Which is more then conroe needs and since the chipset is coming out next year and they wont be releasing anything new till the start of 2008, well I'll laugh at your attempts to connect the dots.

That's why it will soon be wiped by K8L.
You mean in 2008?
 

m25

Distinguished
May 23, 2006
2,363
0
19,780
0
Which is more then conroe needs ...
What about Kentsfield and future (but not so much) 8 cores? Will they all have to share a 1333 bus... 166 MHz/core :?: :!:

Don't tell around you're smart, please. :lol:
 

Nitro350Z

Distinguished
Apr 19, 2006
416
0
18,780
0
If they're going to come out with 8 cores, I think they're going to use a dual fsb, Can't remember where I heard that.

Also what is Intels csi exactly? I remember reading a few things about it but I cant remember. Supposedly going to be ready around 2008 right?

As for the PCI-E 2.0, it seems kinda pointless to speed up PCI-E since there arent even graphics cards that can saturate an 8x link, correct?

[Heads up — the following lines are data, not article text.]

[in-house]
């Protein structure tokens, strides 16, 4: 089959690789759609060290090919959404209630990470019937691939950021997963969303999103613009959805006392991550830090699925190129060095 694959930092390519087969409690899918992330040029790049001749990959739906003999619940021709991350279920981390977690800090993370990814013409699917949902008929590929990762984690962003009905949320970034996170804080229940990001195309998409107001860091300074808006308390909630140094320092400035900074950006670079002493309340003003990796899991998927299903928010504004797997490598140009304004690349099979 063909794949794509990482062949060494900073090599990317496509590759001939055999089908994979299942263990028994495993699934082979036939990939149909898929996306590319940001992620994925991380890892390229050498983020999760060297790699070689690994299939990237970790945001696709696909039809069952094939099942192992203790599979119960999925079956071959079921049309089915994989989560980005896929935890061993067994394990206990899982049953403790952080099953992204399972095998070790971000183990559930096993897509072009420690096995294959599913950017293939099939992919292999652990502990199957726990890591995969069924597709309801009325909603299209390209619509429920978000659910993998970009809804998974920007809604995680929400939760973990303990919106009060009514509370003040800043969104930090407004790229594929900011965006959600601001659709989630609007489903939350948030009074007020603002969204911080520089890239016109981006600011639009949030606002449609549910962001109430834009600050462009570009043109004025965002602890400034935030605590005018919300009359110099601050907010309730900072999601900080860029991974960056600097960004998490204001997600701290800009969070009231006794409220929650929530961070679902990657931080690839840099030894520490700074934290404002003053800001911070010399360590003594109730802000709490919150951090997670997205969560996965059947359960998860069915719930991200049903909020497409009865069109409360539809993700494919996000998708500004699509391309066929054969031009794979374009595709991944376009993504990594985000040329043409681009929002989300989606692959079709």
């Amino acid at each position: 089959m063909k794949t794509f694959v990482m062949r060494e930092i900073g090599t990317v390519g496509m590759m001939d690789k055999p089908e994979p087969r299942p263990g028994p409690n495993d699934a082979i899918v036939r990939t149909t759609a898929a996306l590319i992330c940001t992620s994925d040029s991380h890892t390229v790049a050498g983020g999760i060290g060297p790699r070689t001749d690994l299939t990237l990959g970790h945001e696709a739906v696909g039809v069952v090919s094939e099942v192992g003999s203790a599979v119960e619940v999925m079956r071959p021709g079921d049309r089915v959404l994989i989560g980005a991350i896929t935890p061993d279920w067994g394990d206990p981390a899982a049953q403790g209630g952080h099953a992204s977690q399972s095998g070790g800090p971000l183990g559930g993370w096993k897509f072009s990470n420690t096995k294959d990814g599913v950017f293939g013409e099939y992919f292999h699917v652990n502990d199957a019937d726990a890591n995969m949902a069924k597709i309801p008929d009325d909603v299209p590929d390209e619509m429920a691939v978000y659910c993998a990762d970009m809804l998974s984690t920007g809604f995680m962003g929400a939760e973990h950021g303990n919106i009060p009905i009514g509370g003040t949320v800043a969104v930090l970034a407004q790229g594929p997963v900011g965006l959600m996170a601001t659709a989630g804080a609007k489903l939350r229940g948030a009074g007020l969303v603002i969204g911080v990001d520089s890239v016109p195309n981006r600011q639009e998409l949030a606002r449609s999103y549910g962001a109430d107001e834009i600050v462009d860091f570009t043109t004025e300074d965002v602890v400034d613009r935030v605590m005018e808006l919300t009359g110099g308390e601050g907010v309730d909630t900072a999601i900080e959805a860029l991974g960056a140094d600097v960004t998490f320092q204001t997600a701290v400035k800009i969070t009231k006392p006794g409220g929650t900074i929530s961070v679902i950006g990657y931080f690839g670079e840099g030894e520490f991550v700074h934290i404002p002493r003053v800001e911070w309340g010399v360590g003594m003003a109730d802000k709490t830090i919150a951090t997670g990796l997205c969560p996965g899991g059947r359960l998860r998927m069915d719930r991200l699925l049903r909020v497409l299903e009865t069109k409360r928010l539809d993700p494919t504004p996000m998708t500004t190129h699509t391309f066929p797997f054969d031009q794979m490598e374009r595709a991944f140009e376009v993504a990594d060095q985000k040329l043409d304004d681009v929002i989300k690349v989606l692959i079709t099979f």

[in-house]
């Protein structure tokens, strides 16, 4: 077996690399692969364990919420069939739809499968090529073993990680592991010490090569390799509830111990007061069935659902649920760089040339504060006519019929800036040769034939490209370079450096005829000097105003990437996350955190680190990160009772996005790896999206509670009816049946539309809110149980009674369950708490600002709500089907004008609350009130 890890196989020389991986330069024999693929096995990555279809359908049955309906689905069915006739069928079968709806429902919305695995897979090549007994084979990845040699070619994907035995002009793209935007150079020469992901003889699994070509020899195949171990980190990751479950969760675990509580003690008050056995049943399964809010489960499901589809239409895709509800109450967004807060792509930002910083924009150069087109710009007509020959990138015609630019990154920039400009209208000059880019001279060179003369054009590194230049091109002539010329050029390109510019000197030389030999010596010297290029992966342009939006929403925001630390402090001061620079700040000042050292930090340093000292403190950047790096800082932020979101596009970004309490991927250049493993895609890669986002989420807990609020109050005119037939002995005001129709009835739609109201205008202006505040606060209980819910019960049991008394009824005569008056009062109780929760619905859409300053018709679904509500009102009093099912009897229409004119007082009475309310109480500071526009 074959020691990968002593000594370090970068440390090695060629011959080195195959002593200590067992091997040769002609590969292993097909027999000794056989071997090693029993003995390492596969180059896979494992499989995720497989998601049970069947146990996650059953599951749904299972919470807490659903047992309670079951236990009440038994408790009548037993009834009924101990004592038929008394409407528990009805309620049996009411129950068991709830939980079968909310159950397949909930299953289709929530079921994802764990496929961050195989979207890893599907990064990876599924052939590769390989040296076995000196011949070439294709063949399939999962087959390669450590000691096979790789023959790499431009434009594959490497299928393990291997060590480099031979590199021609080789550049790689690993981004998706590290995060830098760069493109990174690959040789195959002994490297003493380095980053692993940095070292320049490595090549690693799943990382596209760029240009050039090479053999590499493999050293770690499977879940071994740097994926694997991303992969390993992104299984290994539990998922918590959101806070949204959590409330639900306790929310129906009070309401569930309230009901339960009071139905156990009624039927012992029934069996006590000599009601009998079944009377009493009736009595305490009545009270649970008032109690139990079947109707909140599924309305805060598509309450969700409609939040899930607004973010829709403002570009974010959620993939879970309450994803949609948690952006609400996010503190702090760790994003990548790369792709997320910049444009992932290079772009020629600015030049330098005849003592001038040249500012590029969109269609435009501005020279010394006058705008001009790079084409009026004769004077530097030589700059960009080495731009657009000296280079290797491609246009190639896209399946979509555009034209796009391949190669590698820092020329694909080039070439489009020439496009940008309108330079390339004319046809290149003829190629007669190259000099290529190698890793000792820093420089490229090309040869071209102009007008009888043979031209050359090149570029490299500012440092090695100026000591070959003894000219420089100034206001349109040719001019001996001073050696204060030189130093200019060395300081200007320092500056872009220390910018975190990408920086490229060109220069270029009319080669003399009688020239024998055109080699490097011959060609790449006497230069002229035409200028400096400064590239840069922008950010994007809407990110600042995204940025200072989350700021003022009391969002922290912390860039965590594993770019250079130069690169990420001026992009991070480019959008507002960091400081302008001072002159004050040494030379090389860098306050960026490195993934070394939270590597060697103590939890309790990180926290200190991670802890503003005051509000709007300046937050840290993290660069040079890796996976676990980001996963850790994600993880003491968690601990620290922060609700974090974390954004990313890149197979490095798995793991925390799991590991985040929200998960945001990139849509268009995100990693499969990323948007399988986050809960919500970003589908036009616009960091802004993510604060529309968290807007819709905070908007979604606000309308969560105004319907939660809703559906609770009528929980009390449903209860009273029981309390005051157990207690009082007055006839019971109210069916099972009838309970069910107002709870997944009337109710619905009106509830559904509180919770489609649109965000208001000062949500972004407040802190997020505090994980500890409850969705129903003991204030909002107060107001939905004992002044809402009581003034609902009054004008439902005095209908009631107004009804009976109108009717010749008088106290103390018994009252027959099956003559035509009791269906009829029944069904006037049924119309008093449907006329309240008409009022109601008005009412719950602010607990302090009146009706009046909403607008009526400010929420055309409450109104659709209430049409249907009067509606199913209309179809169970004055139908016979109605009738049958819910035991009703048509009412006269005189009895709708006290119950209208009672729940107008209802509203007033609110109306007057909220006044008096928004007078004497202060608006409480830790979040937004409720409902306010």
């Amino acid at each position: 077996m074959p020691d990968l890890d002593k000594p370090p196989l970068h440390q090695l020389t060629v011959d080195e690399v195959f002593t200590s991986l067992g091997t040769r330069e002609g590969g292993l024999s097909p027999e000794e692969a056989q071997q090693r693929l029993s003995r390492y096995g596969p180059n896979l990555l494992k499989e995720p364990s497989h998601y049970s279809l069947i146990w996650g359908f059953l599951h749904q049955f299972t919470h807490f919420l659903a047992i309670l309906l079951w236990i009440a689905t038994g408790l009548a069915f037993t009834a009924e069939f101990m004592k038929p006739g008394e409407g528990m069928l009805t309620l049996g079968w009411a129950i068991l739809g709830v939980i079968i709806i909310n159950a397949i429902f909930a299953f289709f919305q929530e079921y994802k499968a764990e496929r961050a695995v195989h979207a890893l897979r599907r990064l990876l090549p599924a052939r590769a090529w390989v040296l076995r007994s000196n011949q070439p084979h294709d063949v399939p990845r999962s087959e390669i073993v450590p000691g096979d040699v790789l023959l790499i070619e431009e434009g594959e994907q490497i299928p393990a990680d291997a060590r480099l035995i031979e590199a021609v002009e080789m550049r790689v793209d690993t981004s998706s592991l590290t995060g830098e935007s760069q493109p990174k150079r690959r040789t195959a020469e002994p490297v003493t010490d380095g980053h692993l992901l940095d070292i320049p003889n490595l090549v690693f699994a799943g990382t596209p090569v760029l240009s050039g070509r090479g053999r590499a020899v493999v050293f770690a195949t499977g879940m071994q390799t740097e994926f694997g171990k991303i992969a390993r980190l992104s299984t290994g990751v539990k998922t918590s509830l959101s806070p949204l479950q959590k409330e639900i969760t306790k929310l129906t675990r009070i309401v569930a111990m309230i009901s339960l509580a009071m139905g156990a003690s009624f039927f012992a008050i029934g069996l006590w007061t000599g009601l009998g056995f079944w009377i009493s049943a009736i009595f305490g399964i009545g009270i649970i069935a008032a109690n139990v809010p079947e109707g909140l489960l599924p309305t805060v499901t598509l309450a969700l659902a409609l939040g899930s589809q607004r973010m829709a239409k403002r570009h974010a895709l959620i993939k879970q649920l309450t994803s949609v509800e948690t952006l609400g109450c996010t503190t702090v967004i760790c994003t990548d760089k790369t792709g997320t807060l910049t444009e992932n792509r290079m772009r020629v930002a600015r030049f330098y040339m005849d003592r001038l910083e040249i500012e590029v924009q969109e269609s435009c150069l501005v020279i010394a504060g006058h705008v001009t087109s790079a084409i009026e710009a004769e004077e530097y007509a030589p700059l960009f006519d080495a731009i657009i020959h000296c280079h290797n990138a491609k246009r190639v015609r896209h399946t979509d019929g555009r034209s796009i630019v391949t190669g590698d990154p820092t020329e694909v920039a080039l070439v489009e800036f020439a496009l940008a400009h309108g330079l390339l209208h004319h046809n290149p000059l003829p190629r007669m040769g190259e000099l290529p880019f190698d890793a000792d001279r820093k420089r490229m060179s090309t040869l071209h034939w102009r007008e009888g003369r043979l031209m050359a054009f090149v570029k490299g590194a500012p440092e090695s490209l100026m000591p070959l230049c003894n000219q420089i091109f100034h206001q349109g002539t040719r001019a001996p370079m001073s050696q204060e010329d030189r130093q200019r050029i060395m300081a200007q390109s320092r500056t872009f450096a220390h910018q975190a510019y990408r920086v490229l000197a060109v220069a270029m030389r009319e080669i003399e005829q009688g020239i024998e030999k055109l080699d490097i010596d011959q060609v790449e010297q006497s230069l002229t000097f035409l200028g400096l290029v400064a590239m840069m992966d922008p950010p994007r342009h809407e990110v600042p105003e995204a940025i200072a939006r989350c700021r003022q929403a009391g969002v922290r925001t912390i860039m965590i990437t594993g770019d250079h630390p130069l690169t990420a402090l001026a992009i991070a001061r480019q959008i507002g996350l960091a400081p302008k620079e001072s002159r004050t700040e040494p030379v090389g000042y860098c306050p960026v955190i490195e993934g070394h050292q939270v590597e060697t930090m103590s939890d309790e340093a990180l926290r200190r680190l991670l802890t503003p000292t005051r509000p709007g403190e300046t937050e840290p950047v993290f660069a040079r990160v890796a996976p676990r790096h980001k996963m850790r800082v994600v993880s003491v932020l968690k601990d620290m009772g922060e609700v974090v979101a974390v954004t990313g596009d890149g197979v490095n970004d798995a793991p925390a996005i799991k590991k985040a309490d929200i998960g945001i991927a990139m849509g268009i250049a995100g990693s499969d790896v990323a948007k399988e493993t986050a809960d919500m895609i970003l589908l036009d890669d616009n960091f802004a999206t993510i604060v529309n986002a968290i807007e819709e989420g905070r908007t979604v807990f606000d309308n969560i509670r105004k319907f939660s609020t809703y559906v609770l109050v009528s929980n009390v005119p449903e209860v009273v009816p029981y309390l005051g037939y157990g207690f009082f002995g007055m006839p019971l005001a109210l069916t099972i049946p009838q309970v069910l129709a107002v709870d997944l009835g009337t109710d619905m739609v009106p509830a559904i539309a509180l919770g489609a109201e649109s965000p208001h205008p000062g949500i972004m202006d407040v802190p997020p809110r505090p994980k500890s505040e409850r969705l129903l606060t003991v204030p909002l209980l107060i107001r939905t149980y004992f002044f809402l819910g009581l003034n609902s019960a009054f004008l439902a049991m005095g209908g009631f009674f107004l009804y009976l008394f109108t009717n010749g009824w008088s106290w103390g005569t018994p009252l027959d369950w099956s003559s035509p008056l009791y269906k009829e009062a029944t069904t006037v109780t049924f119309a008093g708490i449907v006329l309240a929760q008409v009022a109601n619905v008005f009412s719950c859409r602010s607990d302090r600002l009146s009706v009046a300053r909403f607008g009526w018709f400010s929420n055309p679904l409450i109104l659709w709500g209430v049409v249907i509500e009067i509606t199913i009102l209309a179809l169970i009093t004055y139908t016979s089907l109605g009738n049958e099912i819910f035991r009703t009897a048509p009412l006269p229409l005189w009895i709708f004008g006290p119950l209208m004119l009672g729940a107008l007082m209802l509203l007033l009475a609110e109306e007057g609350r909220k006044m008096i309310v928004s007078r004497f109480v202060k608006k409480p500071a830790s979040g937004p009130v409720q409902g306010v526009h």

exit2dos

Distinguished
Jul 16, 2006
2,646
0
20,810
11
What is PCI-epress 2.0 anyways? And why do we need it?
It's going to increase to 5GBS. It also may have built-in virtualization

http://www.eetasia.com/ART_8800421062_499491_d828caf0200606.HTM

Graphics chips need the new 5Gbps speeds to drive higher performance as well as open the door to using the fast channels to eliminate graphics memory in favor of using the systems main memory—even when graphics are on a card off the motherboard.
In servers, both serial ATA and serial-attached SCSI standards are preparing a move up from 3Gbps to 6Gbps speeds that will want Express 2.0. In addition, multiport controllers for Ethernet, Infiniband and Fiber Channel will want the faster system link.
 

Similar threads